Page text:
3.7 Annexes

Several of the forts on the Wall were provided with an annexe, that is an enclosure with a variety of functions attached to one side of the fort, though Carriden, Mumrills and probably Falkirk have two. Many annexes were encountered during the initial investigations into the layouts of the forts themselves between 1900 and the 1930s, though there was no systematic search for them. The absence of an equivalent provision on Hadrian’s Wall has led to the suggestion that they were intended as an alternative to the Vallum (Bailey 1994, 305), though annexes are commonly provided at forts, and occasionally fortlets, across northern and western Britain from the Flavian period onwards.

The annexes vary considerably in internal area (0.3–1.7ha). Two (Duntocher and Rough Castle) were larger than the forts to which they were attached, though the identifications of the two enclosures at Duntocher may need reassessment (cf Swan 1999, 431–3).

Aerial photograph of the ditches defining the eastern half of the fort at Mumrills and the small annexe on its north-east side © WS Hanson
Plan drawing of a square fort with adjoined, smaller square annexe and their internal structures, all rectangular. The fort is next to the antonine wall and ditch.
Plan of the 1948-51 excavations of the fort and fortlet at Duntocher © HES

The annexes were usually defined, like the forts, by a rampart and one or more ditches, though detailed excavated evidence for their defences is limited. Two ditches are attested in the north-west corner at Mumrills, but no meaningful rampart was detected (Bailey 2021, 311–54). The provision of annexes does not seem to have been part of the original scheme for the Wall, though only at Rough Castle has it been possible to investigate the junction between the Wall and annexe rampart. The latter appears to abut the Wall, but some slight uncertainty is introduced by the positioning of a culvert (Buchanan et al 1905, 466 and fig 1). Elsewhere (eg Balmuildy, Castlecary and probably Falkirk) there is evidence, such as the infilling of ditches between fort and annexe or differences of construction material used for the ramparts, which suggests the annexes were later additions. Though superficially of one build with the fort, the annexe at Bearsden also seems to be secondary as neither the north and south gates nor the headquarters building were centrally located within the fort. Rather they were central to the whole fort/annexe enclosure. This suggests that the annexe had been created by subdividing what was originally intended to be a larger fort during its construction (Breeze 2016a, 330–4).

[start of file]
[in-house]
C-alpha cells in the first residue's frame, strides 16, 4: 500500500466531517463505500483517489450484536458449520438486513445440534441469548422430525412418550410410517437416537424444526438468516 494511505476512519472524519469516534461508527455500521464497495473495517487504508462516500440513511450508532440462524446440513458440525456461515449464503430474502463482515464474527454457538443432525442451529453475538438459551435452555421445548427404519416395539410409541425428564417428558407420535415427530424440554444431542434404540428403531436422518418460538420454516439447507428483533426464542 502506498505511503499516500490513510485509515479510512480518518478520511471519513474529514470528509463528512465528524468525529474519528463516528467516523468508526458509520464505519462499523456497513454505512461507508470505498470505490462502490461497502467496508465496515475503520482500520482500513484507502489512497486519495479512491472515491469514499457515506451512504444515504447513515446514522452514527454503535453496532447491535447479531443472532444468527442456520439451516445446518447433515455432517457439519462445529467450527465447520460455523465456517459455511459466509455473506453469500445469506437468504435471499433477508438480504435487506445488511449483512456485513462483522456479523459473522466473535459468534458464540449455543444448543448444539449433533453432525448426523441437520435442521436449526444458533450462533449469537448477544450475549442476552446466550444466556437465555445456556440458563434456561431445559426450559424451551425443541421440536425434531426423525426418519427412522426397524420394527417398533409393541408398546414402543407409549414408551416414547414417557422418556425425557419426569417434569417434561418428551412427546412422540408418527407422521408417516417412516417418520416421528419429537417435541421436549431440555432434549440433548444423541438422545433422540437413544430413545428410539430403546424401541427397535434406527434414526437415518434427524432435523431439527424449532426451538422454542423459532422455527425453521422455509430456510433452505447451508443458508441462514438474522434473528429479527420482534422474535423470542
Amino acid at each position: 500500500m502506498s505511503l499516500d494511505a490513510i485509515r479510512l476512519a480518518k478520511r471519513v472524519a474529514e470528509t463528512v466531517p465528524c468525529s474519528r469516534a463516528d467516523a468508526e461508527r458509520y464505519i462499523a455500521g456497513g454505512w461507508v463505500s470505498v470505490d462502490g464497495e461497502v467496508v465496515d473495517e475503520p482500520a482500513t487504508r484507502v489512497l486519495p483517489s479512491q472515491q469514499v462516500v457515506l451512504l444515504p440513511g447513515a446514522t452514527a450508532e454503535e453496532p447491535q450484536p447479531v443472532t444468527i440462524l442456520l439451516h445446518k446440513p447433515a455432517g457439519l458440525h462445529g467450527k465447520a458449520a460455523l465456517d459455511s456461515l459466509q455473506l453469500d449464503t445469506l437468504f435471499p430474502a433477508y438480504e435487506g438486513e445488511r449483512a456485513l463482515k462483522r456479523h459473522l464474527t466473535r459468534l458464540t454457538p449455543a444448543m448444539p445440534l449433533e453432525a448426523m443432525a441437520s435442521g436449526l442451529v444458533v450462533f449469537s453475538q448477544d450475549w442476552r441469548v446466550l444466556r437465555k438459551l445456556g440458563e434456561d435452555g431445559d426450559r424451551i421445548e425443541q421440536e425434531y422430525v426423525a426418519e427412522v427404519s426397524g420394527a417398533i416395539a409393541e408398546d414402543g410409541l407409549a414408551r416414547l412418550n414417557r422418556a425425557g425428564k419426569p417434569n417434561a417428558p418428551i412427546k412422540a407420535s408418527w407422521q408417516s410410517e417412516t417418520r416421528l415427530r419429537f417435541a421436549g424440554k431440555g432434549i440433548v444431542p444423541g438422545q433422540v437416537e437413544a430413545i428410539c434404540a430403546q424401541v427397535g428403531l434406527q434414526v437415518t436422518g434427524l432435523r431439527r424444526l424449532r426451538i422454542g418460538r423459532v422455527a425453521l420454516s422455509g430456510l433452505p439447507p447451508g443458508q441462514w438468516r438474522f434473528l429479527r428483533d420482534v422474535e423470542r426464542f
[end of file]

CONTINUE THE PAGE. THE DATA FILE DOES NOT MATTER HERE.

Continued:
Drawing in charcoal of a rectangular fort with 8 long, ractangular buildings, one U-shaped building and four smaller rectangular buildings inside the wall and ditch
An artist’s impression of the fort and annexe at Bearsden looking north-west (the bath-house is the main building in the annexe)

When the decision was made to add annexes to forts and whether it was, indeed, a single decision is a matter of much debate (see The Wall in its historical context). The evidence from both Bearsden and Duntocher clearly indicates that it took place there while the Wall was still being built. Arguing for a hiatus in the whole construction process before the decision was taken, Swan dated it to the return of a task force from Mauretania in AD 149/50 on the basis of the widespread distribution of pottery with strong North African influences (1999, 445–6). A slightly later date for the return of these troops is indicated by several diplomas (Eck and Pangerl 2016), which would imply a considerable delay before the Wall was completed if this were to provide a terminus post quem for all annexes. However, despite Steer’s assertion to the contrary, the southern ditch of the western annexe at Mumrills was clearly earlier than the outer fort ditch, whose infilling has been dated by pottery and coins to the mid-150s AD (Macdonald and Curle 1929, 402; Steer 1961; Bailey 2021). This would suggest that the infilling of the fort ditches was not a necessary precursor to the construction of the annexe at Mumrills or, by extension, at any other fort. Though Bailey now postulates, somewhat tendentiously, that the southern annexe ditch at Mumrills must therefore relate to an earlier Antonine fort on the same site (2010).